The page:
Fostering a dog, taking a dog into your home and providing it with shelter and care for a predetermined amount of time, or until a forever home is found, is one of the most rewarding things a dog person can do. 

If you’re not familiar with how dog fostering works, you might be a little worried about the time commitment and emotional strain of caring for an unfamiliar dog and then letting it go.

Here’s how to tell if you’re ready to try fostering:

  • You want to help transform a shelter dog into a pet, and help another family find the right dog for their home.
  • You’ve been thinking about getting a dog but you’re not sure you’re ready for the lifelong emotional and financial commitment, and you want to get some practice while helping dogs in need.
  • You want to give your current dog some canine companionship.
  • You have space in your home and schedule to accommodate a temporary canine guest and give her the attention she needs.

If you nodded in understanding at more than one of the above reasons, you might be ready to foster!

Shelters typically foster out dogs who are too stressed out by the shelter environment or need more individual attention than the shelter can provide (including puppies who are too young to be adopted).

The most common reasons foster homes are needed are:

  • The shelter is overcrowded, and placing dogs in foster care frees up space to save more dogs.
  • The rescue group wants to learn more about a dog’s personality and behavior in a home setting.
  • A young, energetic dog needs to learn some basic manners before being made available for adoption.
  • A shy or timid dog needs a safe place to come out of her shell.
  • A dog is recovering from illness or injury.
  • A senior or sick dog needs loving hospice care.
  • The rescue or shelter is being affected by a natural disaster, and a foster home is safer.

Of course, there are also foster-based rescue groups that don’t work out of a facility, but instead rely on foster homes to shelter and care for dogs.

For these groups, foster homes provide the necessary caregiving, training, and assessment to help dogs find forever homes, and are a vital aspect of their lifesaving work.

The main function of a foster home is to provide a safe, loving home environment. For the most part, this entails caring for your foster as you would care for your own dog: offering food, affection, socialization, and exercise to keep the dog happy and healthy.

As a doggy foster parent, you may also be asked to:

  • Transport the dog to and from adoption events.
  • Participate in obedience training at home and/or in classes.
  • Report back to the shelter/rescue workers with information about the dog’s personality and behavior.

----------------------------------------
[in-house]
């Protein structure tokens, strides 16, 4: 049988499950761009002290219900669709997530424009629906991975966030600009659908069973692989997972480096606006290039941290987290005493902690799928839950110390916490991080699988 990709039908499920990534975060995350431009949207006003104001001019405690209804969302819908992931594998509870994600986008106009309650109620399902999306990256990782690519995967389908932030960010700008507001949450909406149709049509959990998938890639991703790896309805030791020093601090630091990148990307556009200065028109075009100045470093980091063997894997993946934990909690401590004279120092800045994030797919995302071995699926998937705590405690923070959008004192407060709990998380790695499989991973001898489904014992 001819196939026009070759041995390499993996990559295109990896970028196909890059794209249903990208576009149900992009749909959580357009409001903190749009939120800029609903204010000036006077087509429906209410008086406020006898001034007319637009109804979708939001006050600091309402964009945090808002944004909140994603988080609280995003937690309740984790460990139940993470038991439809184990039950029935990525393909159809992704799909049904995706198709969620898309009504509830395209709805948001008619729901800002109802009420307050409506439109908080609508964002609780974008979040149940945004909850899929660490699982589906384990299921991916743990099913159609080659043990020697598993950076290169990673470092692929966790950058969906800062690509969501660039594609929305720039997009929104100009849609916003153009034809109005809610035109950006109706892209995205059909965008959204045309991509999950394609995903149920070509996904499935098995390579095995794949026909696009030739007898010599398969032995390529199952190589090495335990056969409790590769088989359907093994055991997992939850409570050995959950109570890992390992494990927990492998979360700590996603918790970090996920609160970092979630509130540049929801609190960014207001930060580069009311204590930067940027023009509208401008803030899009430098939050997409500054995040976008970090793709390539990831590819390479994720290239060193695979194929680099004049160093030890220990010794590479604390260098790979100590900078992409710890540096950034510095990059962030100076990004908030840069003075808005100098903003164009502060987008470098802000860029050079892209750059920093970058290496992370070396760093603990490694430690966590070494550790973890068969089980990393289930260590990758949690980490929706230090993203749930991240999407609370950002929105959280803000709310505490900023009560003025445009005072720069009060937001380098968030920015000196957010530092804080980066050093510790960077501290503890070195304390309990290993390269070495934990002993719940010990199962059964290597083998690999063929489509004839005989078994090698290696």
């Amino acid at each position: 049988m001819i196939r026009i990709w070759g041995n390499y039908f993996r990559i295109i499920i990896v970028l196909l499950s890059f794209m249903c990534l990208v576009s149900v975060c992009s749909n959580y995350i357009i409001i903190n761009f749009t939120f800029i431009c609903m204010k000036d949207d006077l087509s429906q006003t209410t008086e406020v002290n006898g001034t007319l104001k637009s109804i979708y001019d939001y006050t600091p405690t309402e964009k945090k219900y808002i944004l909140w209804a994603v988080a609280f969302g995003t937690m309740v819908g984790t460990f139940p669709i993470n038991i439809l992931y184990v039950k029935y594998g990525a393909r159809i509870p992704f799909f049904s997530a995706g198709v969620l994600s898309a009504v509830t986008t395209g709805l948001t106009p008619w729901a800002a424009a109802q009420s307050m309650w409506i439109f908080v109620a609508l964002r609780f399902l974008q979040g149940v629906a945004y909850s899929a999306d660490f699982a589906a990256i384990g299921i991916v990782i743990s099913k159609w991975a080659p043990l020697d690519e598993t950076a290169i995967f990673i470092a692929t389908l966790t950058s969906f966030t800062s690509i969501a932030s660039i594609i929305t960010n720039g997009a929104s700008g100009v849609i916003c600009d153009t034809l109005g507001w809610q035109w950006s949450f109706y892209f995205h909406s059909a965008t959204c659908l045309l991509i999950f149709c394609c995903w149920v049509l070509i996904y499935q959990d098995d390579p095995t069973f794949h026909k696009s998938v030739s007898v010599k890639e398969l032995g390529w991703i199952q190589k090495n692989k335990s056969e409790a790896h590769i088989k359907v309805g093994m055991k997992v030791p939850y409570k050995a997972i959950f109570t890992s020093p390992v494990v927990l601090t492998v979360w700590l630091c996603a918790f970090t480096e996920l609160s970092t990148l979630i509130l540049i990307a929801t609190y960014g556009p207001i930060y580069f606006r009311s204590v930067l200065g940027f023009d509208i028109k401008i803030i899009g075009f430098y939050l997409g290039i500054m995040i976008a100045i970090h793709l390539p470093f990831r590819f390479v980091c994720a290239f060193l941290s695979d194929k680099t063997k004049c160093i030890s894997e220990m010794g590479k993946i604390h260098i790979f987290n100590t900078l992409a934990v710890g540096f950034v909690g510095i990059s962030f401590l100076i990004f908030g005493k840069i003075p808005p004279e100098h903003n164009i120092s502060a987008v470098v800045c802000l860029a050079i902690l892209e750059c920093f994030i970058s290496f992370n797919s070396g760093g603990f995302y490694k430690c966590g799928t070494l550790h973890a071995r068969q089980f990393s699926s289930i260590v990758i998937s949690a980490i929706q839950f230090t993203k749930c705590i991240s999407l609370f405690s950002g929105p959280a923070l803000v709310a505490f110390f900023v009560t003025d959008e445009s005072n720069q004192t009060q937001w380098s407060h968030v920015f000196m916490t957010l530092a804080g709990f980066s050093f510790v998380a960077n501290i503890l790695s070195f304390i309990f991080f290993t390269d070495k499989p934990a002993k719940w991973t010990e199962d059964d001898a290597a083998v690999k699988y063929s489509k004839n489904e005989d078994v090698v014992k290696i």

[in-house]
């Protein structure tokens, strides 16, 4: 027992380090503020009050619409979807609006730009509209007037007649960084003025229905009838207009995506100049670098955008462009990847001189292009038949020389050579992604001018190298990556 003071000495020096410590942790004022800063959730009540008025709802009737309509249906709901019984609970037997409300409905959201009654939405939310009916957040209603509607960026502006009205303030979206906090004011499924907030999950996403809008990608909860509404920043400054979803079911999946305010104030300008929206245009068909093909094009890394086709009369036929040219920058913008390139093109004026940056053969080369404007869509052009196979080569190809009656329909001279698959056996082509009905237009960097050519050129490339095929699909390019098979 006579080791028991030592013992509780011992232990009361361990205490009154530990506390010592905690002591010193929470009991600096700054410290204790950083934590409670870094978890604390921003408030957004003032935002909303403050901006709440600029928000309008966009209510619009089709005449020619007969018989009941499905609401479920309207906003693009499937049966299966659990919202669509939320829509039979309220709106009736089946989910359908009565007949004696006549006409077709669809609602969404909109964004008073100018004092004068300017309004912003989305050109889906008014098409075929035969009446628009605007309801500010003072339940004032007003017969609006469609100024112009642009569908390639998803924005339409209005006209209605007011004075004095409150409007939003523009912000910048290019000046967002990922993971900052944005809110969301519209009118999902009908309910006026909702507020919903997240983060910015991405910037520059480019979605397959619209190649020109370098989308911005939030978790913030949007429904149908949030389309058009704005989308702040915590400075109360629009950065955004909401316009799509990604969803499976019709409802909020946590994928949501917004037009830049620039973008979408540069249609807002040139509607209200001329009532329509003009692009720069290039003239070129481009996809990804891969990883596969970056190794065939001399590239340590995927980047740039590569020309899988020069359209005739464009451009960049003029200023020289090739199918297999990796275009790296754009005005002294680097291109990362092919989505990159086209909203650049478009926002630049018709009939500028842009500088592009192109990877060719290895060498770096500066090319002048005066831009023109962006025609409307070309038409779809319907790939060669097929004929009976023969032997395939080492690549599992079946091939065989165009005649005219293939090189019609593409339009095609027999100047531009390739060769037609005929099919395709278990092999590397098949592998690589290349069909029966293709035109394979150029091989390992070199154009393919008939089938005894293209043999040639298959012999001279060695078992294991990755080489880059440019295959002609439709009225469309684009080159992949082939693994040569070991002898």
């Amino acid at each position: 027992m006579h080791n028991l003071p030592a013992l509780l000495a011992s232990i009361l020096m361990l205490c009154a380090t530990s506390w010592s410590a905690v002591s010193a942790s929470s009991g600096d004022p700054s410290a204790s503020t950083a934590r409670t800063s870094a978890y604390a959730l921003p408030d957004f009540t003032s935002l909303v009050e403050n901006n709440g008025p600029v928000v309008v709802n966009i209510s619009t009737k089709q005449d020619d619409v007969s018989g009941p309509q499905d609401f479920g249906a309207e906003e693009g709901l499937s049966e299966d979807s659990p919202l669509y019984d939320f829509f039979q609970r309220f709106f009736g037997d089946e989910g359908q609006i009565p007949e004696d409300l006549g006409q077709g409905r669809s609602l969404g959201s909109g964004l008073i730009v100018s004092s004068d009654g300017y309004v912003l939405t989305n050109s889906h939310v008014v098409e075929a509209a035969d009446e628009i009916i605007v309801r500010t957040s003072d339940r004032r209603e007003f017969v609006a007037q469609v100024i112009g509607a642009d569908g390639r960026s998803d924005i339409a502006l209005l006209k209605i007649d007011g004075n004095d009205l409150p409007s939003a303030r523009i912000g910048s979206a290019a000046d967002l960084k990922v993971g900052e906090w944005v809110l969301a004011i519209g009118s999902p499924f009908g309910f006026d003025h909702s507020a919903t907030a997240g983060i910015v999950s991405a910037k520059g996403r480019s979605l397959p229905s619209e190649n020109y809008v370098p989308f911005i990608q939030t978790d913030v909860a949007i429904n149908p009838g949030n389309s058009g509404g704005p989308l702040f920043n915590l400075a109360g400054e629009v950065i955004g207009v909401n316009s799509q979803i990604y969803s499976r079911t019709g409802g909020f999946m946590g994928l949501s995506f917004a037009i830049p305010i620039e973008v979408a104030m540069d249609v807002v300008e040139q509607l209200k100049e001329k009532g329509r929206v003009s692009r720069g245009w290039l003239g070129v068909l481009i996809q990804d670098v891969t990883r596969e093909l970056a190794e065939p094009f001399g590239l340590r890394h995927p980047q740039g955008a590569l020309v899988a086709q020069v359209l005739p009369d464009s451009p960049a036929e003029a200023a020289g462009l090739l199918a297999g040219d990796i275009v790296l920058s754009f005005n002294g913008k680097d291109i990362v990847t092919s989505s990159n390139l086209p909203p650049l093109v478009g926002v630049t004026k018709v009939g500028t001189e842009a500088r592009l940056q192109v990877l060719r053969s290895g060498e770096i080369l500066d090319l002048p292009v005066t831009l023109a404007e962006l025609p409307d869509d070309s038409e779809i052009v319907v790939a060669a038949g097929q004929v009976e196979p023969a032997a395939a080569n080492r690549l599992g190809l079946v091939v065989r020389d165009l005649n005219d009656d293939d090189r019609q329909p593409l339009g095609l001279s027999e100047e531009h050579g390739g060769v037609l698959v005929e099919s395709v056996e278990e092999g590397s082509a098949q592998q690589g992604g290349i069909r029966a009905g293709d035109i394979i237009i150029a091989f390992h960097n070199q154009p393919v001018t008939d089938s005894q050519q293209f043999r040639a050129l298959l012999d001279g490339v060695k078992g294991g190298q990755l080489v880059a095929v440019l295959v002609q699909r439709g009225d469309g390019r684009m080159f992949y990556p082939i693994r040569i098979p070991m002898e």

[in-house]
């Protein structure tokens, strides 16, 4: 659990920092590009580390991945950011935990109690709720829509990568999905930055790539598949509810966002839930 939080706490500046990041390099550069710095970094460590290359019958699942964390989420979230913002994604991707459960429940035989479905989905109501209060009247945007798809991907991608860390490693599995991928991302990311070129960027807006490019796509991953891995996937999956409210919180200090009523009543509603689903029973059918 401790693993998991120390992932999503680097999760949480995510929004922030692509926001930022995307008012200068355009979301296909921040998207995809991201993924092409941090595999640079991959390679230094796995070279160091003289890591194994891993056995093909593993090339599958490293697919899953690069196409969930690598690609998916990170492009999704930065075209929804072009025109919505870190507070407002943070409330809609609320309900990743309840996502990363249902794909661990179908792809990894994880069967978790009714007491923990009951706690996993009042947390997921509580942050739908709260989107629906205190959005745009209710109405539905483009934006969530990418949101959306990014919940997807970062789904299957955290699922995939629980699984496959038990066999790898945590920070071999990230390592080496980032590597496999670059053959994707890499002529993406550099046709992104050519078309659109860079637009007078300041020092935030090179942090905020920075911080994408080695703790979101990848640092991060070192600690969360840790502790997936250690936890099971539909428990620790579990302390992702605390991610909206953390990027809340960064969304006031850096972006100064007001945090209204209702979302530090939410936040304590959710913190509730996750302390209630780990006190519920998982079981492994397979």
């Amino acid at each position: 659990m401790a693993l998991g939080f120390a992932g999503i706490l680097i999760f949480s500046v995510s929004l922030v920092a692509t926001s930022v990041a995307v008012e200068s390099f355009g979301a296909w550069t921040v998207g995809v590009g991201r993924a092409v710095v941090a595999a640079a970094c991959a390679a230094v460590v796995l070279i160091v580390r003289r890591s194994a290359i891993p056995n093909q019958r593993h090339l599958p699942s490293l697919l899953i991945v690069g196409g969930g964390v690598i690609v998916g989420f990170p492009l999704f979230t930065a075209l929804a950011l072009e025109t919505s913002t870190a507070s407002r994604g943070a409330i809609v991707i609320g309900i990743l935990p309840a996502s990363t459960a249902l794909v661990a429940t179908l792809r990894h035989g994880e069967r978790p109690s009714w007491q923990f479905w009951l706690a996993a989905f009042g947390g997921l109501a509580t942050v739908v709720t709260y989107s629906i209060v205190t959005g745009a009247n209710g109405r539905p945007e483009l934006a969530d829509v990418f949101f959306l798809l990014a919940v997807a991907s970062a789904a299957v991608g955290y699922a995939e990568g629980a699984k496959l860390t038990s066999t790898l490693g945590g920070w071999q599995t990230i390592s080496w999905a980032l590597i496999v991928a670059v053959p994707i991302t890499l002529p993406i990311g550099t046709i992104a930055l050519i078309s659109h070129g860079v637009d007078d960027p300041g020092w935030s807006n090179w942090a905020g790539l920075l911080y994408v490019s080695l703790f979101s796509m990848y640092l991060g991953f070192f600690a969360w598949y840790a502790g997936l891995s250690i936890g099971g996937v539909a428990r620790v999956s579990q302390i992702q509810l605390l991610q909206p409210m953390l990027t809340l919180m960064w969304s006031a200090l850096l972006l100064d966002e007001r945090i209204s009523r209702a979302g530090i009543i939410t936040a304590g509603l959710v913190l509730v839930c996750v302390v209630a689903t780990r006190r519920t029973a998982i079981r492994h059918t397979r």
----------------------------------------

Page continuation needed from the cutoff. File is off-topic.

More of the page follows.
• Speak with potential adopters to tell them about your foster dog and help determine if they are a good match.

Your time and commitment level can vary depending on your schedule and the rescue group’s needs, and when you start fostering, the rescue will help match you with a dog that suits your lifestyle and home. First-time fosters can get their feet wet with “easier” dogs; the more invested and experienced in fostering you become, the more willing and able you may be to take on challenges.

No matter what kind of dogs you foster, all foster homes provide the valuable service of socializing a dog and getting to know its personality. Your relationship with the dog is key information in helping find its forever home.

You may wonder, do you get paid to foster animals? Keep in mind most rescues are working within a tight budget, and fostering is one of the most helpful and rewarding volunteer positions you can provide.

Foster programs prioritize the needs of the dog and try to make sure foster homes have all the resources they need to be successful, from food to leashes and a crate to veterinary care and training.

You won’t make any money fostering dogs, but you will be hugely rewarded in playtime, snuggles, and the indescribable feeling of knowing you are helping to save a life.

The important thing to remember is that fostering saves lives, and by letting your foster dog go to a forever home, you free up space for another dog in need.

In time, the saying goodbye part gets easier, and the feeling of helping a dog find its forever home gets addictive.

Acknowledgement – www.tears.org.za. If you have any questions about fostering or would like to get more information, contact TEARS at puppies@tears.org.za

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